Period films are not easy to make. They require minute attention to detail, right from recreating the era gone by, to the props, to the get-up, to the set up, et al. Combine it with sports and the results are not always what the director wants them to be like. Of course, the legendary ‘Lagaan’ was an exception, but not many period films or sports films manage to get it spot on. Reema Kagti, who has two acclaimed movies – ‘Honeymoon Travels Pvt Ltd’ and ‘Talaash’ to her credit, wields the baton for Akshay Kumar-starrer ‘Gold’ this Independence Day and nails it yet again.
India is ruled by firangis; however, the country is adept at playing the game of hockey ever since. In 1936, at the Berlin Olympics, we see British India hockey team manager Tapan Das (Akshay Kumar) cheering his boys. For him, his country comes first and he does not bow down to the Chancellor of Germany nor shouts out ‘Heil Hitler’ in the sports arena like the others. An engrossing match follows, where the host nation is sent packing by the Indians. Charged with the triumph, Das pledges his team will bring back a medal again, when India will be a free state.
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Post the win, World War II, Quit India Movement and The Partition tear the team apart and leave the players distraught. The team that brought home gold is disbanded, with many of the athletes lost in oblivion. As the nation is closing in towards a new era of independence, Das takes it upon himself to round-up players and form a hockey team, which will take on the Britishers on their own soil. He brings together men from diverse fields and decides to pit them against the goras and beat them at their game.
But the team comes with its own set of problems. Himmat Singh (Sunny Kaushal) has a bad temper, but he is the turup ka ikka. Raghubir Pratap Singh (Amit Sadh) is the snooty thakur, who would only play centre forward, thus creating a rift between him and Himmat. Imtiaz Shah (Vineet Kumar Singh), the Muslim vice captain has his own demons to tackle along with his fight for freedom, while Samrat (Kunal Kapoor), captain of the former team has now turned mentor, yet is dealing with his past failures. As the team wavers from its goal, Das makes sure he pulls their strings right and get home the gold, as India is freed from all clutches.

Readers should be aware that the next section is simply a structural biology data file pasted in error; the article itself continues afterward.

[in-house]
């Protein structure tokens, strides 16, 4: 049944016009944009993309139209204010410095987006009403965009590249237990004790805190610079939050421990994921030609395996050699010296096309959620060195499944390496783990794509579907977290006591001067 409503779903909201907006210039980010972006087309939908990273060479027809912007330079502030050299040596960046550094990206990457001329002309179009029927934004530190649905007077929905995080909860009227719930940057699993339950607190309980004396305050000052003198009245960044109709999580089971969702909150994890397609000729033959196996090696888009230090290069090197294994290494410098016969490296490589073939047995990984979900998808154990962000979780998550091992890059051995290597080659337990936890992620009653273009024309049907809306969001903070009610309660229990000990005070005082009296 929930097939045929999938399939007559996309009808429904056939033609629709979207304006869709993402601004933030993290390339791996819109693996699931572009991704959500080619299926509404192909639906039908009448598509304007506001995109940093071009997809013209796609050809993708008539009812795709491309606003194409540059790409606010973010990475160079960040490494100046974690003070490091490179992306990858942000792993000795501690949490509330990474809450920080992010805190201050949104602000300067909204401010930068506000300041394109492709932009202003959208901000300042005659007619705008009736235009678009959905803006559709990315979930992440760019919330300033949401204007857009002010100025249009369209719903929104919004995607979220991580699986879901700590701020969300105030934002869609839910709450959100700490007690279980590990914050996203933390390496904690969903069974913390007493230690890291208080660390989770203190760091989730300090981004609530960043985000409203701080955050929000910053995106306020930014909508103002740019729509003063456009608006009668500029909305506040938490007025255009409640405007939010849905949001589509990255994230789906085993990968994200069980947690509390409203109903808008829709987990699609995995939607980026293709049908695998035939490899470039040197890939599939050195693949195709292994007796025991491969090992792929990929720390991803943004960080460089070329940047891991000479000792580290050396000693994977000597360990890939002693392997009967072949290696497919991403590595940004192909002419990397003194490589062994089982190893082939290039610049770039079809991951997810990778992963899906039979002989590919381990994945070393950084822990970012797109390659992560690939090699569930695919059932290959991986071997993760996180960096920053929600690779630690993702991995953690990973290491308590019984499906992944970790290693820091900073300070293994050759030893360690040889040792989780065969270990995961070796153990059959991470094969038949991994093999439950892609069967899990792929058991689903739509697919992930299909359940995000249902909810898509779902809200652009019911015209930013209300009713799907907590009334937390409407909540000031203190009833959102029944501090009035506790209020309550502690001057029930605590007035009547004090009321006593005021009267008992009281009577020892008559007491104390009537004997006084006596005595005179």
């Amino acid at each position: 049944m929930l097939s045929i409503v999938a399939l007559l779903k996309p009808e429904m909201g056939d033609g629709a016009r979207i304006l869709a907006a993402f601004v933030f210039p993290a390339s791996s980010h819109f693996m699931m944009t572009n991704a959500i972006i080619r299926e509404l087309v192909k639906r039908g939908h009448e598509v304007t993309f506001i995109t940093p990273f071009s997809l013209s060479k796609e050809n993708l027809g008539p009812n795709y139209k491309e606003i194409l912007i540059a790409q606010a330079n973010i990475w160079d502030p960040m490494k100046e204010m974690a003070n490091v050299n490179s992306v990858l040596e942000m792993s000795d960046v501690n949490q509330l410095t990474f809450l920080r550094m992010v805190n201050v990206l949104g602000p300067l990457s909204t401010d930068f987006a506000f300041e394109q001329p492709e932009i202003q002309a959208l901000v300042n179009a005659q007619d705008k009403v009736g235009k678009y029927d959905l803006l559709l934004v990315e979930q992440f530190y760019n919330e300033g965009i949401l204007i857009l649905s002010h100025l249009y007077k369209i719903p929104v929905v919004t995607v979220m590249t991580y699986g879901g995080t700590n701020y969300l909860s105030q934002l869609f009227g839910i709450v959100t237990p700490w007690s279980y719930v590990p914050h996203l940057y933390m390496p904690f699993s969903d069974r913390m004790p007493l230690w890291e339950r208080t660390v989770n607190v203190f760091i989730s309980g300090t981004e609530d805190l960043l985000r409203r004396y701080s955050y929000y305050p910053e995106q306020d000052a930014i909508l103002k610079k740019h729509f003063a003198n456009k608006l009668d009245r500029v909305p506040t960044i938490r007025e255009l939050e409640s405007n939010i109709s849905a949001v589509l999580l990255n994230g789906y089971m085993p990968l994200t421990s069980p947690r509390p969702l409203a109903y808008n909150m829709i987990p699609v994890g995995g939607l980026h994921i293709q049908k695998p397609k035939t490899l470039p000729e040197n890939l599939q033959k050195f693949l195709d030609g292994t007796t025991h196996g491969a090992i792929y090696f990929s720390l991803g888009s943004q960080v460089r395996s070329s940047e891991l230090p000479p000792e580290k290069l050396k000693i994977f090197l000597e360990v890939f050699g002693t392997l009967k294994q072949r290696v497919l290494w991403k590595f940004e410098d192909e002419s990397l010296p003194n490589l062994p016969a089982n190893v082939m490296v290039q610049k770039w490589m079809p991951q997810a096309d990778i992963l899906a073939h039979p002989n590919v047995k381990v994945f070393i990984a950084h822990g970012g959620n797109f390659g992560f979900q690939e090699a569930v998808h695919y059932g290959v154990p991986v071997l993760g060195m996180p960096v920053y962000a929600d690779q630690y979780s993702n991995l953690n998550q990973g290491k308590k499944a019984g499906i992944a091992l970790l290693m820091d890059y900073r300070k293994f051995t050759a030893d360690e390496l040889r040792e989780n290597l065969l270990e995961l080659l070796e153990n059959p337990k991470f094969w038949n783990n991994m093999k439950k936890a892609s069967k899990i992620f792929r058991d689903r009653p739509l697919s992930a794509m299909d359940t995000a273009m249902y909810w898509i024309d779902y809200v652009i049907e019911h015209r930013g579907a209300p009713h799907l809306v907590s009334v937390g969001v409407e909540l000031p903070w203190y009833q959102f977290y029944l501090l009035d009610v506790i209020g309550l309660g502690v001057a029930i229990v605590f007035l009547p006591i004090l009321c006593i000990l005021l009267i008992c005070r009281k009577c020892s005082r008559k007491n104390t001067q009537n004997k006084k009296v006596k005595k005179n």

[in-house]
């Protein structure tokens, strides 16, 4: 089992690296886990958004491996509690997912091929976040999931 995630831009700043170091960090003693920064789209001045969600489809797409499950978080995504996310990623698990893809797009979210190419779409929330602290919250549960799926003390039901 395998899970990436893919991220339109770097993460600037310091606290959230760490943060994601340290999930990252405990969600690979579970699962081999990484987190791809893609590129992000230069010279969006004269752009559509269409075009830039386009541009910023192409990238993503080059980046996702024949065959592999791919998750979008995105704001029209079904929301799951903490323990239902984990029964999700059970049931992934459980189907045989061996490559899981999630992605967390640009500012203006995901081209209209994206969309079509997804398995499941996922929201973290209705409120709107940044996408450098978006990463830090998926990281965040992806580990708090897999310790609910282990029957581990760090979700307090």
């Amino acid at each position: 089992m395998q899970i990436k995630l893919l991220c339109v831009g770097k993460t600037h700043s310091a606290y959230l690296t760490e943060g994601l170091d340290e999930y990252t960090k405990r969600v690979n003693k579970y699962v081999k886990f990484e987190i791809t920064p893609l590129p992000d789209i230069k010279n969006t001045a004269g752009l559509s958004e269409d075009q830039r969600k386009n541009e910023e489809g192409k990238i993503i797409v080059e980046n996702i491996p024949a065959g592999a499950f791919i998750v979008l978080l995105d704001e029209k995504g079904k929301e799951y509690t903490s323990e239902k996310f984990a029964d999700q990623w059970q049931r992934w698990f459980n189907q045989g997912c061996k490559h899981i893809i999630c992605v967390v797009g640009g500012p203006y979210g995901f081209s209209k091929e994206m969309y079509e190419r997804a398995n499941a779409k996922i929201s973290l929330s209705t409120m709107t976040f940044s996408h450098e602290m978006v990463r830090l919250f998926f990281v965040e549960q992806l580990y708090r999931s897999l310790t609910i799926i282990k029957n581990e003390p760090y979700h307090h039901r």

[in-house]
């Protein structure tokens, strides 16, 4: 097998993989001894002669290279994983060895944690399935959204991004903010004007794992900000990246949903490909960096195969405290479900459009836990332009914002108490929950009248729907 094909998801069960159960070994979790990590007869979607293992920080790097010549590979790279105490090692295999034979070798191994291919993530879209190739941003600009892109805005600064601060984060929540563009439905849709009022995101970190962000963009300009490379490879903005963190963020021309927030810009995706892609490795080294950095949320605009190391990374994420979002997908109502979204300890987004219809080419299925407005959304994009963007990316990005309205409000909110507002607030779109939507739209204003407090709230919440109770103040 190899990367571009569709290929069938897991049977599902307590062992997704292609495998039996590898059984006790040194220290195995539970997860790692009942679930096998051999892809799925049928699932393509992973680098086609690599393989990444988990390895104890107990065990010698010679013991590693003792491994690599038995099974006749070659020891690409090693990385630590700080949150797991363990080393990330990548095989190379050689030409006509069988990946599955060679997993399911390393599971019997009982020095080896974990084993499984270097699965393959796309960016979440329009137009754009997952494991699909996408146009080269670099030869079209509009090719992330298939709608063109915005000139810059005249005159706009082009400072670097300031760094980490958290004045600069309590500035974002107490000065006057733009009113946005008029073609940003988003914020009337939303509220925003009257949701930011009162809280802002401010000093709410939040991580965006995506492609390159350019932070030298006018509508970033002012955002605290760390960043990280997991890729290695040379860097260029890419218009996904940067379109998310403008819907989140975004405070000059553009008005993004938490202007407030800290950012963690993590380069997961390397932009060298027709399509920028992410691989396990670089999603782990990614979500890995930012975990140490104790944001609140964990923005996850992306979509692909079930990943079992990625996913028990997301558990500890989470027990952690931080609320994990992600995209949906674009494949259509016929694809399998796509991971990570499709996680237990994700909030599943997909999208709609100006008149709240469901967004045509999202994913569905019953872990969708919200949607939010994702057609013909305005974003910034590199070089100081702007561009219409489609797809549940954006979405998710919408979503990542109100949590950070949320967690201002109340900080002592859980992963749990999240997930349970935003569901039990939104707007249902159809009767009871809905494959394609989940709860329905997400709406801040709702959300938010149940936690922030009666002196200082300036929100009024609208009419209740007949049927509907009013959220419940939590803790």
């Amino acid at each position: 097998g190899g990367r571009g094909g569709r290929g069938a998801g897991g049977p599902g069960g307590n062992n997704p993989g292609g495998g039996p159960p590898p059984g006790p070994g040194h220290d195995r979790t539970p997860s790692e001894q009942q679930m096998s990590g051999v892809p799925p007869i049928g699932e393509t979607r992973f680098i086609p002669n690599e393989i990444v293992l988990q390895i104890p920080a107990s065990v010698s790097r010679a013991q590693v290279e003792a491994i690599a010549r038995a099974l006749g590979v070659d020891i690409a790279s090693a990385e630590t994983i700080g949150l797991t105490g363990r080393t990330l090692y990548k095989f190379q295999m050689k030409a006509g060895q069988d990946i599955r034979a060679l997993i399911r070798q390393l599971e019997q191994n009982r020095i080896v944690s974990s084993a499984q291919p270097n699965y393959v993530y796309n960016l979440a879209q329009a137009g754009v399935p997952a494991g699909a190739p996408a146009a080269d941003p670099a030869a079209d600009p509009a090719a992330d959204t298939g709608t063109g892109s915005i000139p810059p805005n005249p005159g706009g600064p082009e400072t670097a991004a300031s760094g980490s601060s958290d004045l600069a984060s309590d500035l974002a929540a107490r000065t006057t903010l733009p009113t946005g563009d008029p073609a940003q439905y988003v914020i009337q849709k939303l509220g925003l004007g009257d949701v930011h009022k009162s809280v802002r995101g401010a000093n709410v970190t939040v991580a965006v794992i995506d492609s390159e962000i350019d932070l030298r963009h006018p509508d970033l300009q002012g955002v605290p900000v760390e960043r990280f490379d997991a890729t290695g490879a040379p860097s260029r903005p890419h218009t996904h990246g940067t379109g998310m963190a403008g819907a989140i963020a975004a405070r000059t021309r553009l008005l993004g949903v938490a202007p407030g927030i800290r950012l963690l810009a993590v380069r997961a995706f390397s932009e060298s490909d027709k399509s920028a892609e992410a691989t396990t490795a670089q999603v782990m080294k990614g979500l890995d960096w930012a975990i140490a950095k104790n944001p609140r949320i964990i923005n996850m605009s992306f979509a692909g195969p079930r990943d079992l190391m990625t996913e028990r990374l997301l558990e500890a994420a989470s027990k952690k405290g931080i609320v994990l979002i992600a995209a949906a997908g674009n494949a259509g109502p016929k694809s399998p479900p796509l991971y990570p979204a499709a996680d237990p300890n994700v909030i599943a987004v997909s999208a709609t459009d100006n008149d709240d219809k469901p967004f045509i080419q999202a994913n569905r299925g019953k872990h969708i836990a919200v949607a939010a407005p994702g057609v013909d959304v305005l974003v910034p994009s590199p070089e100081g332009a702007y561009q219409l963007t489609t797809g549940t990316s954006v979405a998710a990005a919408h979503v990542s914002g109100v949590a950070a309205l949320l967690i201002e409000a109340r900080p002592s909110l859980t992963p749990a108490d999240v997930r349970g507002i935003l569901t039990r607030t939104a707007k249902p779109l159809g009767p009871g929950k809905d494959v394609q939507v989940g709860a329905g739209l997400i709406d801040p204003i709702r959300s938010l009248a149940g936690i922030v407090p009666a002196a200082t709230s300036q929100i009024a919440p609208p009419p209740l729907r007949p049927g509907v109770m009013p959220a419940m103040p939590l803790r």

‘Gold’ is a fictionalized account of a true event that had happened way back in 1936, long before India got her independence from the British Raj. Reema Kagti spins a tale around this particular event, adding a lot of drama, patriotism and heroism to it to make it more convincing. The film has its fair share of ups and downs but it does not bore you in any way. Right from the word go, ‘Gold’ cries patriotism out loud without making it very obvious and that is exactly what a movie inciting such a feeling is meant to do. You sympathize with the players when they deal with their personal issues and you jump up in joy when they keep aside their differences and play as one. There are a few scenes, which strongly remind you of ‘Chak De! India’ and ‘Lagaan’, but the taut story makes you get over the déjà vu. The second half keeps your adrenaline pumping and culminates into a nail-biting finish, which is quite predictable, yet it has you in tears of joy!
Akshay Kumar as the Bengali babu is in top form. Though he falters in places with his accent, he gets his act straight. He drives the film on his shoulders and his team supports him well. Mouni Roy marks her debut with the movie, but the ‘Naagin’ actress in the role of Akshay’s wife, does not come across as a newbie. Amit Sadh is brilliant as the snobbish brat. Sunny Kaushal’s aggressive Himmat Singh is effective and he plays out his part well. Kunal Kapoor gives solid competition to Akshay Kumar with his mature acting.
Technically the film is good. The screenplay is smooth and the cinematography is wonderful. Full marks to Alvaro Gutierrez for bringing Colonial India back to life. The background score is pleasing, only for the songs, which do not seem to fit in a sports-based film. A stricter editing could have pepped up the pace of the movie, especially the first half, which is a little high on history.
To sum it up, ‘Gold’ manages to invoke a feeling of patriotism and also does justice to the historical sports drama genre. It glitters all the way! A must watch.
Eventznu Rates Gold: * * *